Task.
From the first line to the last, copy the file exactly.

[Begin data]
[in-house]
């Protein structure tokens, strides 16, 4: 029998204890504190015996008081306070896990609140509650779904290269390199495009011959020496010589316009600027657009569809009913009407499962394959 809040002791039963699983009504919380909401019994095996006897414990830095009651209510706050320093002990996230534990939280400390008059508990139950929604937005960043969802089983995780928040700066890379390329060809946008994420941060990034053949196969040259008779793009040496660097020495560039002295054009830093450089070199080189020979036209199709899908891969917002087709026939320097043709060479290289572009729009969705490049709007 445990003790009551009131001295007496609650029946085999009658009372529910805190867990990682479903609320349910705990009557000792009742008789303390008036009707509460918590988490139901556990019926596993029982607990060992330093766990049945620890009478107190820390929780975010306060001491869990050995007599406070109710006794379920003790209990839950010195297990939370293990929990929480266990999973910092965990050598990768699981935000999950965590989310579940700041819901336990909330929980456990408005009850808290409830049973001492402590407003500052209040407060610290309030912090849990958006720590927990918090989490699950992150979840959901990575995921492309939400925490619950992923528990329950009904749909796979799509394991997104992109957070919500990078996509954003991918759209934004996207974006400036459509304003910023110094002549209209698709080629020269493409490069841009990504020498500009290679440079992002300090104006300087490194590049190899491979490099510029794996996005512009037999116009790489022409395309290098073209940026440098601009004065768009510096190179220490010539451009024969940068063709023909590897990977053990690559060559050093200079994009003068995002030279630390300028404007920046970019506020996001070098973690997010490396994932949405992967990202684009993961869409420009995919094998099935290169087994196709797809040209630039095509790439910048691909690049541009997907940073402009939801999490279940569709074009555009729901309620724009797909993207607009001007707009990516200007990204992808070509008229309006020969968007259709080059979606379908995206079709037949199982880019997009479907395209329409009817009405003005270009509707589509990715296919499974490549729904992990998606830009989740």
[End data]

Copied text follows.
[in-house]
């Protein structure tokens, strides 16, 4: 029998204890504190015996008081306070896990609140509650779904290269390199495009011959020496010589316009600027657009569809009913009407499962394959 809040002791039963699983009504919380909401019994095996006897414990830095009651209510706050320093002990996230534990939280400390008059508990139950929604937005960043969802089983995780928040700066890379390329060809946008994420941060990034053949196969040259008779793009040496660097020495560039002295054009830093450089070199080189020979036209199709899908891969917002087709026939320097043709060479290289572009729009969705490049709007 445990003790009551009131001295007496609650029946085999009658009372529910805190867990990682479903609320349910705990009557000792009742008789303390008036009707509460918590988490139901556990019926596993029982607990060992330093766990049945620890009478107190820390929780975010306060001491869990050995007599406070109710006794379920003790209990839950010195297990939370293990929990929480266990999973910092965990050598990768699981935000999950965590989310579940700041819901336990909330929980456990408005009850808290409830049973001492402590407003500052209040407060610290309030912090849990958006720590927990918090989490699950992150979840959901990575995921492309939400925490619950992923528990329950009904749909796979799509394991997104992109957070919500990078996509954003991918759209934004996207974006400036459509304003910023110094002549209209698709080629020269493409490069841009990504020498500009290679440079992002300090104006300087490194590049190899491979490099510029794996996005512009037999116009790489022409395309290098073209940026440098601009004065768009510096190179220490010539451009024969940068063709023909590897990977053990690559060559050093200079994009003068995002030279630390300028404007920046970019506020996001070098973690997010490396994932949405992967990202684009993961869409420009995919094998099935290169087994196709797809040209630039095509790439910048691909690049541009997907940073402009939801999490279940569709074009555009729901309620724009797909993207607009001007707009990516200007990204992808070509008229309006020969968007259709080059979606379908995206079709037949199982880019997009479907395209329409009817009405003005270009509707589509990715296919499974490549729904992990998606830009989740």